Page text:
The power of mobile apps in revolutionizing humanitarian response has been largely been reported on. Whenever disasters hit or crises erupt, calls for urgent aid and donations are disseminated by humanitarian organizations and through the media. But very often, the public is lost when it comes to: where to give? who to give? and who to trust?
OneRelief, a young startup and charitable donation platform collecting micro-donations for humanitarian relief aid. A social entrepreneur who’s worked on humanitarian response, he is trying to find a solution to reconcile the public’s eagerness to donate and humanitarian organizations’ urgent needs for support in times of crisis.
With 2.1 billion smartphone users and 135.7 million people in need of humanitarian assistance, the equation seemed rather simple: creating a mobile app that is easy to use, through which donations can be made rapidly and transparently (meaning only donating to certified humanitarian agencies) and not for profit. Currently in its incubation, OneRelief aims to launch crowdfunding campaigns within hours after a disaster has struck and forwards collected donations to certified humanitarian agencies on the ground. We talk to OneRelief’s CEO and Founder Peter Prix to learn more about this innovative ICT4D initiative:
What’s OneRelief and why is it different than other apps?
OneRelief is solving the problem that when disasters strike (such as Hurricane Maria in September last year) there is no easy and reliable way for individuals to give small amounts. Research shows that more than 90% of people who feel empathy and want to give after a disaster has struck, end up not giving.
OneRelief is a mobile platform that allows users on social media to make micro-donations ($1-$5) to certified relief organizations on the ground with as few as 4 clicks. In recognition of their donation, donors receive a personalized visual post that they can share on social media, providing social recognition. OneRelief operates fully non-profit.
Different to existing donation platforms, OneRelief leverages the power of micro-donations, provides users with tangible social recognition, engages the donor through updates from the field, as well as ensures that donations support certified organizations with people on the ground that are able to respond to the emergency.
Why do you think it’s important to reconnect the startup world with the humanitarian sector? And what is going to change?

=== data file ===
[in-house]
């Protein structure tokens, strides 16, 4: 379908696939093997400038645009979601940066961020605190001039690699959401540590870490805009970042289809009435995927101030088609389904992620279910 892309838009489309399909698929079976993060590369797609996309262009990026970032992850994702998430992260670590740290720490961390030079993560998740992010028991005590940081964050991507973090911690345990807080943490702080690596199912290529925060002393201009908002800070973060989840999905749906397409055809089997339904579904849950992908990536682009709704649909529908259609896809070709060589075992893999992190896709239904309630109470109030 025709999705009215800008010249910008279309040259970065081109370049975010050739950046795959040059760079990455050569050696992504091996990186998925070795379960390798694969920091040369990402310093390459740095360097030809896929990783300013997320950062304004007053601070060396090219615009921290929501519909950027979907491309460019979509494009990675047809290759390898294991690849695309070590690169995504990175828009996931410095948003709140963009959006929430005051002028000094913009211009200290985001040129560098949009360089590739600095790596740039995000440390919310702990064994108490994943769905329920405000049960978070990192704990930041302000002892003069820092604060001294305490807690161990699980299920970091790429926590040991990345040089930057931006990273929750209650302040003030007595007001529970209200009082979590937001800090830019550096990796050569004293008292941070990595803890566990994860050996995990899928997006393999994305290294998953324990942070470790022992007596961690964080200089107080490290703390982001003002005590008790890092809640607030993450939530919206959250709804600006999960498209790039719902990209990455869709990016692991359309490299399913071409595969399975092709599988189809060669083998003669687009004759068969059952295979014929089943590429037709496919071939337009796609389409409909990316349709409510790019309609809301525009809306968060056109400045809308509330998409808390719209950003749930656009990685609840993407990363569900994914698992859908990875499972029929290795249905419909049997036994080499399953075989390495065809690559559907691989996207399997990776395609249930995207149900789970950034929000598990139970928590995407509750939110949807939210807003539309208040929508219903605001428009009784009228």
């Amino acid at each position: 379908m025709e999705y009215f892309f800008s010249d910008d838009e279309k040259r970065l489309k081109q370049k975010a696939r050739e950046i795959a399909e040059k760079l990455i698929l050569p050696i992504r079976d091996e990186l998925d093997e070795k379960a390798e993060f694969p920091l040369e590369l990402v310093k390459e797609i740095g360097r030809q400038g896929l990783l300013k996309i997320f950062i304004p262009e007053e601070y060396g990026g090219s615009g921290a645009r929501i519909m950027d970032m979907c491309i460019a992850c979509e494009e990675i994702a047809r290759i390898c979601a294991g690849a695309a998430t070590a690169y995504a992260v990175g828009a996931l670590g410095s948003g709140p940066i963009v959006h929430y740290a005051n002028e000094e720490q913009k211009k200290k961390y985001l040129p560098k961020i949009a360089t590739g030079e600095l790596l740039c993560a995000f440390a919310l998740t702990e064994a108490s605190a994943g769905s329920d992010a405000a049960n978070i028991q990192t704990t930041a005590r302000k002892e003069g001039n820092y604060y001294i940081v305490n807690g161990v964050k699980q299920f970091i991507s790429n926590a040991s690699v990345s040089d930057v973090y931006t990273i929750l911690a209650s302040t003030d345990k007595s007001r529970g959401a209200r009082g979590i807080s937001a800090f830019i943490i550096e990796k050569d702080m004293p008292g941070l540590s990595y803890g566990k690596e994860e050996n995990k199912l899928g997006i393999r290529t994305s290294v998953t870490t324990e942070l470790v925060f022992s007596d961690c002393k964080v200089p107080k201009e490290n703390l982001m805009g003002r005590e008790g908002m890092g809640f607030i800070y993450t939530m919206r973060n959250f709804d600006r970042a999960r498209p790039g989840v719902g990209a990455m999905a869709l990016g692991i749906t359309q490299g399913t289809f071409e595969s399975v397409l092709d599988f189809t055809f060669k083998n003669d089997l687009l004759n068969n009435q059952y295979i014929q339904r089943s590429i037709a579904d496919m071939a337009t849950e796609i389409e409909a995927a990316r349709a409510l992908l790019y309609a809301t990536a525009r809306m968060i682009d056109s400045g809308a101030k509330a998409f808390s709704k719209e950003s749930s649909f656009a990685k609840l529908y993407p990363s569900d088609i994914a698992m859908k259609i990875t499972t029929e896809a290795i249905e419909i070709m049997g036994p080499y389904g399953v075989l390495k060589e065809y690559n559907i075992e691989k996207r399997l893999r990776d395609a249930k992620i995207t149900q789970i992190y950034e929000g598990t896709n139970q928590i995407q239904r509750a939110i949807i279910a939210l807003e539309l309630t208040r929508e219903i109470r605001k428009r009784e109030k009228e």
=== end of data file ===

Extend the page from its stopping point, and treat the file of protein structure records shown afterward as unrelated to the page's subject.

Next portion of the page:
The three largest forces on the planet – technology, globalization, and climate change – are all accelerating at incredible speed. Startup entrepreneurs are harnessing that power of innovation, globalization and cutting edge technology to advance their work and to create value. Bringing this value to the humanitarian sector creates tangible social impact by improving and enhancing disaster response, resilience and prevention.
Traditional humanitarian actors are beginning to understand the role and importance of innovation and globalization for their work and for the entire humanitarian sector and are starting to place more emphasis on and resources into innovation projects.
What is it like to be a “humanitarian start up developer”?
It is an incredibly rewarding experience to leverage cutting edge-technology and the power of social media networks to build a platform that allows to mobilize life-saving resources in the early hours after a disaster has struck, allowing for an immediate disaster response – significantly before bilateral and multilateral donations arrive often days and weeks later.
What are the biggest challenges you face? And opportunities?
The startup world and the humanitarian sector operate in very different environments, different ecosystems and following different value aspirations. Operating as a startup in both environments, and creating value by bringing the best of both ecosystem together has tremendous potential to create unique value but is equally challenging. The VC-driven startup ecosystem seeking financial high-return investment opportunities and the impact-driven humanitarian sector striving to achieve measurable social return – operate to a large extend very differently and are disconnected from each other.
This equally offers great opportunities. OneRelief operates in a small niche area of overlap of both ecosystems. OneRelief is applying startup tools such as the lean startup approach and combining them with tool to create and measure sustainable social impact. Tapping into resources from both ecosystems, such as applying a clearly defined growth-focused business model to the operation of the startup, or putting the user rather than the organization in focus, allow us to build a platform and tools that are of use to the humanitarian community and help those people whose lives are affected by natural or man-made disasters.
Do you have any recommendations or tips for someone who’d like to follow your path?
Starting a non-profit tech-startup is in many ways similar to a for-profit tech-startup. First of all, make sure that you have the required expertise in the field you are operating in. Then, start small and lean, validate your assumptions early in the process and ensure that there is a real need for the solution you develop. Ask for support, join humanitarian innovation networks (such as the Global Humanitarian Lab), as well as build and seek for support from a network of advisors, mentors, innovation incubators, accelerator programmes (such as the PeaceTech Accelerator which we are currently a part of) — and last but not least: get comfortable with the unknown. You will never know enough. You will always be forced to make a decision without fully understanding what is coming. As a founder, that is just something you have to get comfortable with.
What do you think about OneRelief and the role of mobile apps in supporting humanitarian response? Share your thoughts!